I am not arguing here one way or the other. There are great quality kibble foods out there (nearly 100% grain free; grain is usually one of the main concerns in kibble food). I think a conclusive ruling on raw vs kibble is still out there. I am leaning towards raw.

Raw also presents a storage issue as it requires fridge space which can be difficult if you live in an apartment (like I do) and do not have space for extra fridge.  I will have to buy a mini-fridge to store food for Dexter.

Here is an article from WebMD discussing raw diet for dogs.

http://pets.webmd.com/dogs/guide/raw-dog-food-dietary-concerns-benefits-and-risks

I would love to hear back from people about their raw vs kibble experiences and opinions.

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5 thoughts on “Raw food vs Dry food Costs

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  1. We have 4 dogs, all feed store bought raw,I buy prepared raw and we cut up large boneless roast and mix it in to save on cost, it is more expensive especially buying the already prepared raw, but worth it, I used to give chicken quarters and whole turkey wings ( which are quite large), but I know of a couple people that have lost their dogs due to choking on the bone, (one a sweet mastiff), so that scared me into changing how I feed raw, I don’t know if they sell something called ” Honest Kitchen” but it’s also a great way to feed raw, it’s a mix that is either a complete meal just add water, or a base that you add water and meat, I use this also. Good luck with the transition.
    😊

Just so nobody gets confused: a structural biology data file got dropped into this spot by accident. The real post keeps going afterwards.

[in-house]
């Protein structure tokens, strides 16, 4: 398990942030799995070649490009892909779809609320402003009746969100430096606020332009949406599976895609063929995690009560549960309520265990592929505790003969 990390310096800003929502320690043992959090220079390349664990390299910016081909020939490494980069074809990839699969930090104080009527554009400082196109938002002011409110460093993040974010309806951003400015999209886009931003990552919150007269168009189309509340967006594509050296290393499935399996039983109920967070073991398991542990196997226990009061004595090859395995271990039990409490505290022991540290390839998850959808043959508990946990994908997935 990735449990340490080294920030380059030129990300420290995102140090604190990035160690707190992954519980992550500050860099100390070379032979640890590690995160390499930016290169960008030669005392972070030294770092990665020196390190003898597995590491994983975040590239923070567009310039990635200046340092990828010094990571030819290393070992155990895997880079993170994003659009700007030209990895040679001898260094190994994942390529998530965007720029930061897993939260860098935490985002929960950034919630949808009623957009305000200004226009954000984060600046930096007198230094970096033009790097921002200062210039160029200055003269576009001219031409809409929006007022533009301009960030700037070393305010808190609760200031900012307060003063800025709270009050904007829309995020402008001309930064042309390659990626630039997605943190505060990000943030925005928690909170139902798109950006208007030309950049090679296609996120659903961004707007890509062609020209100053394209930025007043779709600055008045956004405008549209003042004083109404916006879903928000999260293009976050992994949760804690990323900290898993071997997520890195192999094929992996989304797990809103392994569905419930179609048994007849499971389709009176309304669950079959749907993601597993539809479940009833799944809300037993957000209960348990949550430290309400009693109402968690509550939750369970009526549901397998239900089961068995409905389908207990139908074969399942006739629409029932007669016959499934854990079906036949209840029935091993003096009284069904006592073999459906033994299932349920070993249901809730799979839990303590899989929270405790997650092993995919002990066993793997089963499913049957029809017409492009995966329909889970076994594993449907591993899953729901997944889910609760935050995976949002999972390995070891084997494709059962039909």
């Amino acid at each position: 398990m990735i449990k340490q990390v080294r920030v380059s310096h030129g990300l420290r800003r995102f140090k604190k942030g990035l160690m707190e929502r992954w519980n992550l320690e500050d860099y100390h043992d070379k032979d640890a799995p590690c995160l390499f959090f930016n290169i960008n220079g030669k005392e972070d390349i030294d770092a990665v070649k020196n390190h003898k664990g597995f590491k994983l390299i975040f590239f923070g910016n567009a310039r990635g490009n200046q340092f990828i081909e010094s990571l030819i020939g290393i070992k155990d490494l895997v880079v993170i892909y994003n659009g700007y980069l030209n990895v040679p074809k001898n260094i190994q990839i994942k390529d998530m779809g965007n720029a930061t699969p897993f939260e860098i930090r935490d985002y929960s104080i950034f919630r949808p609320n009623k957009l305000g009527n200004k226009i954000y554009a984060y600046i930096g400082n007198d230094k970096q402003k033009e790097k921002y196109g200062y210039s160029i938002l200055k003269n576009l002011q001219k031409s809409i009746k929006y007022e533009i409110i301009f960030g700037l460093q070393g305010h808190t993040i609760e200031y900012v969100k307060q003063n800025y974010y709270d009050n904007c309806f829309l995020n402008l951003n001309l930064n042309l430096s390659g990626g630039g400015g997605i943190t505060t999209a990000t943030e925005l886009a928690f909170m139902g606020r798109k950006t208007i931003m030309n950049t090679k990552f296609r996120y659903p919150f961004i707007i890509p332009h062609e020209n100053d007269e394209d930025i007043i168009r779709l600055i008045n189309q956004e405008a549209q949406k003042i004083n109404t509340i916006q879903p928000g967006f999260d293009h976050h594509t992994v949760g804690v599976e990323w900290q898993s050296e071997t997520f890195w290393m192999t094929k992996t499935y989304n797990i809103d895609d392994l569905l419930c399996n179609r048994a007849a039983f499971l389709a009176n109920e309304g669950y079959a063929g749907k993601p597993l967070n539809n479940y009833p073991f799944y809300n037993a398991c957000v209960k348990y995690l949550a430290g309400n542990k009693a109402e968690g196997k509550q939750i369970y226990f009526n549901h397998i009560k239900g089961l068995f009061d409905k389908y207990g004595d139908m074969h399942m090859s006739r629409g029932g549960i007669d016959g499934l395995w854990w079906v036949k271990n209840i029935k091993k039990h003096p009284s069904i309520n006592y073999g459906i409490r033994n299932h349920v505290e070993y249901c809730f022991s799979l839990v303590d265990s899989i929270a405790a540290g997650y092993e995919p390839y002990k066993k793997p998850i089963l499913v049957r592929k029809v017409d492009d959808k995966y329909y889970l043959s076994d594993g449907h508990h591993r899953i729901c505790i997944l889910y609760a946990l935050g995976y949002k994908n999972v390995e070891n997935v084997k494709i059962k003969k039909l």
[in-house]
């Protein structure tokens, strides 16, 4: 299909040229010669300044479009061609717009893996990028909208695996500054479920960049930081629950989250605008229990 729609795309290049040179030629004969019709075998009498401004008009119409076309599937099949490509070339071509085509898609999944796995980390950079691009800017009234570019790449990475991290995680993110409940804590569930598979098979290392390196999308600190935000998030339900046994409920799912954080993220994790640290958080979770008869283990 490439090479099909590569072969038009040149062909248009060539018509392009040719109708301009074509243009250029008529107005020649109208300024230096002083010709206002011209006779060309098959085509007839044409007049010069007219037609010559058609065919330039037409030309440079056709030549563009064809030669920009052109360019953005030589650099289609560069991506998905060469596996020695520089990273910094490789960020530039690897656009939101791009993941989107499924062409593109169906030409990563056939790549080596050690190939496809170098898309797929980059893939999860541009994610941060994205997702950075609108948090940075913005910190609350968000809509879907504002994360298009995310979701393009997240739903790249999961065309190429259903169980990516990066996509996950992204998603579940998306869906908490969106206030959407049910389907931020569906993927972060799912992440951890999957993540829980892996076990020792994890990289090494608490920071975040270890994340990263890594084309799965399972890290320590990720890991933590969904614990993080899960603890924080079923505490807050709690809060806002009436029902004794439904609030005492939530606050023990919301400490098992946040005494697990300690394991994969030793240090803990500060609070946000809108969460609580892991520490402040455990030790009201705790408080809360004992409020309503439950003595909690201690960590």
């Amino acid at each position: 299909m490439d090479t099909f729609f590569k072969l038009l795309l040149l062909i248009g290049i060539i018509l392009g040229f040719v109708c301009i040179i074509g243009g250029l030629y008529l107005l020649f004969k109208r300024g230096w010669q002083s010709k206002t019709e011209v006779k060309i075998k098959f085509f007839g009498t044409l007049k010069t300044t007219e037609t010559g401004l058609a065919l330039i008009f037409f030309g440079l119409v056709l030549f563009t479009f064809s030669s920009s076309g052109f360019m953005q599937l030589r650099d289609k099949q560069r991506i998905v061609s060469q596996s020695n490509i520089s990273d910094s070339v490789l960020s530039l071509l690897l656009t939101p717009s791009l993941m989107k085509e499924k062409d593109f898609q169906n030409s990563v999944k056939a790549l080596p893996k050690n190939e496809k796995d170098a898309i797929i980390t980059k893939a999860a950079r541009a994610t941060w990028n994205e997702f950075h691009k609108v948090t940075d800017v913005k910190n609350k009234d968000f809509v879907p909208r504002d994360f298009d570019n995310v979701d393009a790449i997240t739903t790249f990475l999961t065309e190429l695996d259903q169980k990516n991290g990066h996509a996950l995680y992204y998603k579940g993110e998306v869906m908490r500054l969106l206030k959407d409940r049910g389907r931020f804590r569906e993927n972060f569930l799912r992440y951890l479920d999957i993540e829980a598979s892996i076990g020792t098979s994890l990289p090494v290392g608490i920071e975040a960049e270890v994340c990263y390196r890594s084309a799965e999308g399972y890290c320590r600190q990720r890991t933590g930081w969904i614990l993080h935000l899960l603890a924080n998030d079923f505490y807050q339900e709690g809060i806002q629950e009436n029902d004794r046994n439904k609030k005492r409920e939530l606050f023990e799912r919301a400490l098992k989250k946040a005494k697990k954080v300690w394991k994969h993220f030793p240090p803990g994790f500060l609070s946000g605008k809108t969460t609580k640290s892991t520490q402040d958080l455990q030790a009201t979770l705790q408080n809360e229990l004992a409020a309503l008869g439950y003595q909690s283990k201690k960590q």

2. We just switched our Girl (11 or 12 years old) who is a mastiff/boxer mix they think (we adopted her 8 years ago)~ she has had skin issues the entire time with major chronic infections, allergies, ears, skin, etc……recently went to a dermatology vet and what a difference in combination with food switch~ She’s been on a home-prep’d for years (balanced by a vet nutritionist) but still had issues that we thought after all of the research we did and folks we talked to would be good for doing the raw food. We are working with a local holistic vet/nutritionist and it was an easy transition since she wasn’t on kibble. She LOVED IT from day 1~ we started with just an afternoon snack of it about a golfball size and increased every few days as we watched her reactions~ after a bit we switched out her breakfast for the raw and old food was for her dinner~ after several days of that she started having a few boughts of gas and slight change of stool~ so we thought maybe it was time to switch the old food at dinner for all raw and she did great with it! We decided the best fit for us right now is to do the pre-made raw from a family-owned delivery /drop-off concept. Farm-raised meat the way we wanted it and the % of meat/bone/organ is already in the right proportions~ We add some can pumpkin and probiotics and other supplements (ones she was already on with old home food) and will start feeding her small portions of tripe once a week after she’s been on it a bit longer~ We started this process with the raw end of November~ so it’s been a good 5 weeks now and she’s been all raw for about 2 weeks. We are planning on switching our 1 year (tomorrow!) old male English mastiff (150+ lbs) to raw as well~ He’s been on kibble (a couple really good brands but never quite liked him on it, cost kept us afraid to switch. Doing the math as you say is a bit to chew off, but for us the concerns of him on kibble are getting more so. He’s a gulper and chokes constantly on his kibble, he’s had some kind of staph infection (mild) we think for a while (spot under his thigh on inner leg and chin acne)~ We switched our first mastiff (years ago) to a new food and his acne cleared up so we are pretty sure it’s the food for this one too. Doing the cost comparison showed that we could do it and then it was a matter of storage. 135 pounds (monthly) between both dogs for food is a bit of storage~ we have a tall upright freezer but are getting a smaller chest freezer for dog raw food to keep them separate. The costs of the delivery food we use is about $2/lb for whole ground up chicken that is already in the right proportions~ and for us it’s well worth it~ I have other folks I know who do a CoOp and pay much less for whole pieces and then do the balancing themselves. We are hoping our male 1 year old will also have better digestive system on the new food as opposed to the raw~ it’s not awful~ but just not what it should be. I know prices for various meats/sources is a big range~ so we’re really hoping the chicken is good for both of them or else the costs really will be sky-rocketing! One step at a time though, we take it slow and steady and watch them closely. Our older Girl also has mild kidney #’s that we’re watching~ so she’ll have blood/urine tests frequently to watch that. So far it’s been VERY SCARY in the beginning and then it was a relief to see her doing so well~ Now for our male. I know that was long~ but I enjoy reading other folk’s info and the more the better for actual first-hand experience!